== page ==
4. Since we are in a critical infrastructure business, I’ve heard talk that our access to the vaccine is right around the corner. What do you see as realistic timing /expectations – recognizing that this is a fluid situation?
This is a fluid situation, and it is one in which the states will be making the priority determinations. But the expectation is that most states are likely to follow the recommendations that were made by the CDC Advisory Committee on Immunization Practices (ACIP) in a November meeting — a phased-in process, prioritizing healthcare workers and long-term care facility residents. The first phase of the ACIP proposal then includes vaccination essential workers followed by adults with igh-risk medical conditions and those over 65.
Although Pfizer is conducting surveillance studies in this area, there are currently insufficient data to make conclusions about the vaccine's safety in pregnant and lactating women. According to the Pfizer/FDA Briefing Document, Pfizer studies will be submitting plans for a clinical study to assess safety and immunogenicity in pregnant women and has proposed active surveillance studies designed to monitor vaccination during pregnancy within populations expected to receive the vaccine under EUA.
While noting the lack of available data on the safety of COVID-19 vaccines in pregnant people, CDC states, “Observational data demonstrate that while the absolute risk is low, pregnant people with COVID-19 have an increased risk of severe illness, including illness resulting in ICU admission, mechanical ventilation, or death. Additionally, they might be at an increased risk of adverse pregnancy outcomes, such as preterm birth.”
Given that, however, CDC notes that if a pregnant woman is among a group recommended for the vaccine (e.g., healthcare personnel), she may choose to be vaccinated. While a conversation with their healthcare provider could be helpful, it is not required prior to vaccination. In making the decision, the following considerations are recommended: the level of COVID-19 community transmission, the patient’s personal risk of contracting COVID-19, the risks of COVID-19 to the patient and potential risks to the fetus, the efficacy of the vaccine, the side effects of the vaccine and the lack of data about the vaccine during pregnancy.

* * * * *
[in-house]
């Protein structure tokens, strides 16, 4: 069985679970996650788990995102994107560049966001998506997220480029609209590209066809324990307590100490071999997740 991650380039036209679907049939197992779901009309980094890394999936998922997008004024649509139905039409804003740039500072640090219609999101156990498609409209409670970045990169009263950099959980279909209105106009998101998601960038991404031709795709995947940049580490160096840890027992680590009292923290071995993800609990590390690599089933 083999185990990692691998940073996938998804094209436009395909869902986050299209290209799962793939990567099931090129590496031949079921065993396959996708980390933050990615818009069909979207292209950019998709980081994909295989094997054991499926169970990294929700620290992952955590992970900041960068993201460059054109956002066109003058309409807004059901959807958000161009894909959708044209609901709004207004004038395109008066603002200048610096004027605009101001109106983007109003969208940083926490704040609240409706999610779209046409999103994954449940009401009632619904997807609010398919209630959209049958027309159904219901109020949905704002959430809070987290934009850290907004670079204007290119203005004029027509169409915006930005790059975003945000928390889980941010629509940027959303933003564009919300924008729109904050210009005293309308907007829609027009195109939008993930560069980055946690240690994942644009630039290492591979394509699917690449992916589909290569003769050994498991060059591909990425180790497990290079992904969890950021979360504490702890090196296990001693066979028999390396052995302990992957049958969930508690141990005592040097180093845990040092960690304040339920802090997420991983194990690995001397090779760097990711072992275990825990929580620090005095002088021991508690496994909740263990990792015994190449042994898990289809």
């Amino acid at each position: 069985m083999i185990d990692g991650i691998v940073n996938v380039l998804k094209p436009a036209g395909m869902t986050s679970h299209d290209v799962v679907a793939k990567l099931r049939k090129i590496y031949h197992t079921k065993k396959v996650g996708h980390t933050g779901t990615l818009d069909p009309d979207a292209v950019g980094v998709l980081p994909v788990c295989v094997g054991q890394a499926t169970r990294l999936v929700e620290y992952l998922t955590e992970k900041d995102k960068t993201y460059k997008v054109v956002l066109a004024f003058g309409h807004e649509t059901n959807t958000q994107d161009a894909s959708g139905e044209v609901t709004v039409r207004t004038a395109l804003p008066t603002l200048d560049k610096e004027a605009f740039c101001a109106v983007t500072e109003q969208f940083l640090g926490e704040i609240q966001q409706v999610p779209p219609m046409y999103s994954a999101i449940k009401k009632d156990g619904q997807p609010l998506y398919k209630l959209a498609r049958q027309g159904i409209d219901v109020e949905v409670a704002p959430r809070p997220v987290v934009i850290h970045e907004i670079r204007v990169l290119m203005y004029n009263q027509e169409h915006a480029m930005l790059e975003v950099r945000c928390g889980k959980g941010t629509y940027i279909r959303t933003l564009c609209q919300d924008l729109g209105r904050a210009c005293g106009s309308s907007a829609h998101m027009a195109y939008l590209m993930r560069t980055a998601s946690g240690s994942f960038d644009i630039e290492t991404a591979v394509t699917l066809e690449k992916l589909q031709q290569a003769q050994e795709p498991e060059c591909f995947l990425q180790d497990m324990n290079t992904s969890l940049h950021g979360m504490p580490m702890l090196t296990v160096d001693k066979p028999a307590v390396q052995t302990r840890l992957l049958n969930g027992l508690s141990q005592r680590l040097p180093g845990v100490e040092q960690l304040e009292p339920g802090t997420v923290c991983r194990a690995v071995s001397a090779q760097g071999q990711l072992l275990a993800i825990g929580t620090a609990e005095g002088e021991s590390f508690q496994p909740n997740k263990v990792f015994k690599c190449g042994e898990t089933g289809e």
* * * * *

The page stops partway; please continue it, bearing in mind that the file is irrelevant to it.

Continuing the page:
6. If a person who has received the COVID-19 vaccine begins showing symptoms of the virus, should they be allowed to work, under the assumption that the symptoms are simply a reaction to the vaccine? Or should they be excluded?
If a person who has been vaccinated shows symptoms, TAG recommends that they be excluded from work. There is overlap between post-vaccination symptoms and those of the virus, so the two cannot be differentiated. It also is possible that the person could have been infected just prior to being vaccinated, so would have the virus and be infectious to others.
TAG recommends that any symptomatic persons be tested, as only the virus itself, not the vaccine, would cause a positive result. As stated by CDC, “Vaccines currently in clinical trials in the United States won’t cause you to test positive on viral tests, which are used to see if you have a current infection.” However, this is not true of antibody tests (which indicate you had a previous infection), as the immunities developed in the body through the vaccine may result in a positive.
The most common reaction to the Pfizer vaccine has been injection site reactions (84.1%), with other generally mild to moderate symptoms including: were fatigue (62.9%), headache (55.1%), muscle pain (38.3%), chills (31.9%), joint pain (23.6%), fever (14.2%). Severe adverse reactions occurred in 0.0% to 4.6% of participants, were more frequent after Dose 2 than after Dose 1, and were generally less frequent in adults ≥55 years of age (≤2.8%) as compared to younger participants (≤4.6%).
Among adverse events of particular interest, which could be possibly related to the vaccine, lymphadenopathy was reported in 64 participants (0.3%): 54 (0.5%) in the younger (16 to 55 years) age group; 10 (0.1%) in the older (>55 years) age group; and 6 in the placebo group. The average duration of these events was approximately 10 days, with 11 events ongoing at the time of the data cutoff.
On Sunday, December 20, CDC’s Advisory Committee on Immunization Practices (ACIP) updated its vaccine guidance to further define priority groups. Following healthcare workers currently being vaccinated, ACIP recommends that frontline essential workers and people ages 75 and older be next in line as Phase 1B.
- Frontline essential workers are defined as firefighters, police officers and workers in education, food and agriculture, manufacturing, corrections, the U.S. Postal Service, public transit and grocery stores. This phase consists of about 49 million people.
- Following that, Phase 1c is recommended as including additional essential workers as those in transportation, food service, shelter/housing (construction), finance, information technology, energy, media, legal, public safety (engineers) and water/wastewater industries.
Interestingly, ACIP divided food workers — putting food and ag, manufacturing and grocery in Phase 1B and foodservice into 1c. So this is an area of which the industry should be aware.
If the CDC director accepts ACIP’s recommendation, the CDC will provide more guidance on how to implement each phase. Ultimately, individual states will determine their prioritization strategies for vaccine distribution although many will follow CDC’s guidance.